“We have been testing some new data visualization software here in FAS, and we are really starting to see buying trends and spend in a very different way,” she said. “It’s much easier than what we’ve done traditionally … which was you download a bunch of data from Federal Procurement Data System and try to see where you are spending dollars with what contractors, in what locations, how many contracts do you have with a given vendor, what do those prices look like and what exactly are we buying from those contractors.”

The data visualization tool lets GSA contracting experts look at FPDS spend data in a much easier way, such as by mapping out which contracting offices are buying what types of services and from which vendors. Hixson said that information lets executives see opportunities to buy more efficiently and effectively.

Hixson said the executives are using this data to look at where all agencies are buying foreign language services, and whether it makes sense to set up regional blanket purchase agreements instead of one to serve the entire country, because many of the firms that provide these services are small businesses.

Hixson said the pilot with Transportation could turn into another service GSA offers through the services hallway.

“We would have a team on my staff that would be available to agencies to do that analytical work for them, whether at a component level or for a specific contracting office,” she said. “They already pay a fee to use our schedules, and this is a service we could provide to them at no extra charge. We really think this is the type of value-added work that we should be doing for federal agencies.”

Addressing concerns over fees

The hallways also will include information contracting officers would need to know about buying services, best practices, prices paid data and access to virtual and in-person training.

“We are starting that planning work and are hoping to get that launched with some new tools for federal buyers probably by late March 2015,” Hixson said.

Another pilot that is just getting kicked off is with the Army Medical Command. GSA in March signed a memorandum of understanding to help Army Medical Command contracting officers make better use of schedules to obtain lower costs and quicker delivery of services.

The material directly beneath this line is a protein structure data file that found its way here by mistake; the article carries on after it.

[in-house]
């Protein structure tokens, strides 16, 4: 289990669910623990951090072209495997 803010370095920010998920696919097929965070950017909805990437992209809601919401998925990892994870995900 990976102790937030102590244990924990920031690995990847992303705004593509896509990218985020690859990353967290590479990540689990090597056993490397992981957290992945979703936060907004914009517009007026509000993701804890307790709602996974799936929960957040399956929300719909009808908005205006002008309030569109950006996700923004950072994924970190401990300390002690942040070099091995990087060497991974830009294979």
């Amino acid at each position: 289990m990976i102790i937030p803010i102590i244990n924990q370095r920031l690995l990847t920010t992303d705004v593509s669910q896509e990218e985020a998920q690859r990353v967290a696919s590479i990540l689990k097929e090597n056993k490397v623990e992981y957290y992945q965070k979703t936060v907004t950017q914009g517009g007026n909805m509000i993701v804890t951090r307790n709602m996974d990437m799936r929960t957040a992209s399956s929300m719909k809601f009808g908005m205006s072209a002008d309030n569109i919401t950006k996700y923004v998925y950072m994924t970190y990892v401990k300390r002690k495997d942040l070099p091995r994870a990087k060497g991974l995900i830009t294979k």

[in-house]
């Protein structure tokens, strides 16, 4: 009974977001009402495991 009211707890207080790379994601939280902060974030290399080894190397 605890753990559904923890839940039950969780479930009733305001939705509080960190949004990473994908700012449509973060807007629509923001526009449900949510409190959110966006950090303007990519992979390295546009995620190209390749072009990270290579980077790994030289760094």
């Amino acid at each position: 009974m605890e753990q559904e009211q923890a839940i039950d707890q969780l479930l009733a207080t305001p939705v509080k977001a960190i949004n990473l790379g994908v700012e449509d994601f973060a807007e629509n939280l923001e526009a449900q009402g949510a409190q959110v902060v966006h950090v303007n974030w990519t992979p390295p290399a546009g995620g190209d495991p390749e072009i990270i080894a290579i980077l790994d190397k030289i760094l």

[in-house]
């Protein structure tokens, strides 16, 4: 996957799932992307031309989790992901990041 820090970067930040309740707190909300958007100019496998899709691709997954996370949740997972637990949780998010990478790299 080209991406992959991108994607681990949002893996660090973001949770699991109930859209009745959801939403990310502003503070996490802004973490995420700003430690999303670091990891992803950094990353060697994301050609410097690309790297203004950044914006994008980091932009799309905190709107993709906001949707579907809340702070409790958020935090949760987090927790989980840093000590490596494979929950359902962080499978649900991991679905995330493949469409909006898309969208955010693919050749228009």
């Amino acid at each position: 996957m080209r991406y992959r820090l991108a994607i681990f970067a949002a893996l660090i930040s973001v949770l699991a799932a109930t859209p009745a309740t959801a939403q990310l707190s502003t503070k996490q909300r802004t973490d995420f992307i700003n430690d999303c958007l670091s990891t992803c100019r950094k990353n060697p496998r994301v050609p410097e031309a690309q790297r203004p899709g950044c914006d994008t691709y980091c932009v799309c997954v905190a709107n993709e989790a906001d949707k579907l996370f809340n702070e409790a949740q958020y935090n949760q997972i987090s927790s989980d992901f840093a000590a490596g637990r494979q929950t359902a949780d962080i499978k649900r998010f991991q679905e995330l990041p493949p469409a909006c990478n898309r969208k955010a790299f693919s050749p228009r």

This agreement with the Army is similar to the one the Air Force signed with GSA in December 2013 to use the OASIS contract to buy professional services.

“We are really looking at replicating that model with other agencies. We also started to think about whether this is something we need to do on schedules. There are a number of large agencies that really are heavy users of GSA schedules, OASIS, Alliant and many of our larger contract vehicles. We’ve heard from federal agencies that they are concerned about the fees they pay in our schedules environment,” Hixson said. “We are looking at maybe either a tiered fee structure approach, a similar MOU approach that we’ve got for the Air Force and OASIS, and expanding that into the schedules environment. We’d really be looking at what I like to call an enterprise account management approach for agencies that have a significant professional services spend.”

She added the win-win for both GSA and the customer agency would be reduced costs all around.

GSA would look at the spend for each agency, ensure it is covering its costs and trying then to reduce administrative costs for its customers as much as possible.

“We also have been looking and have used some other models for supporting federal agencies that have a good amount of spend through our contract vehicles,” Hixson said. “The Army Material Command on the schedules side, we’ve been working with them for five years now and we have five on-site GSA employees that support them in doing acquisition planning, writing statements of work, preparing RFQs to go out through a series of BPAs they are managing there. So that’s another way we can support our customers from a MOU perspective.”

One way to address concerns over the fees many large agencies are paying is through a new customer working group that will meet in October. Hixson said she is focused on the top 10 Defense Department components that spend the most on professional services with GSA.

“If we need to start looking at establishing MOUs that deal with our pricing structure for those top 10 agencies, we will start there and see how that works,” she said. “All of this is about better serving our federal contracting officers and program managers. My focus is really communicating what we are doing, making sure that both our federal agency partners and industry partners are well informed about what we are doing.”


GSA applying its IT model to overhaul of services schedules

GSA predicts initiatives will light the path toward better governmentwide acquisition

Air Force commits to use OASIS for most professional services contracts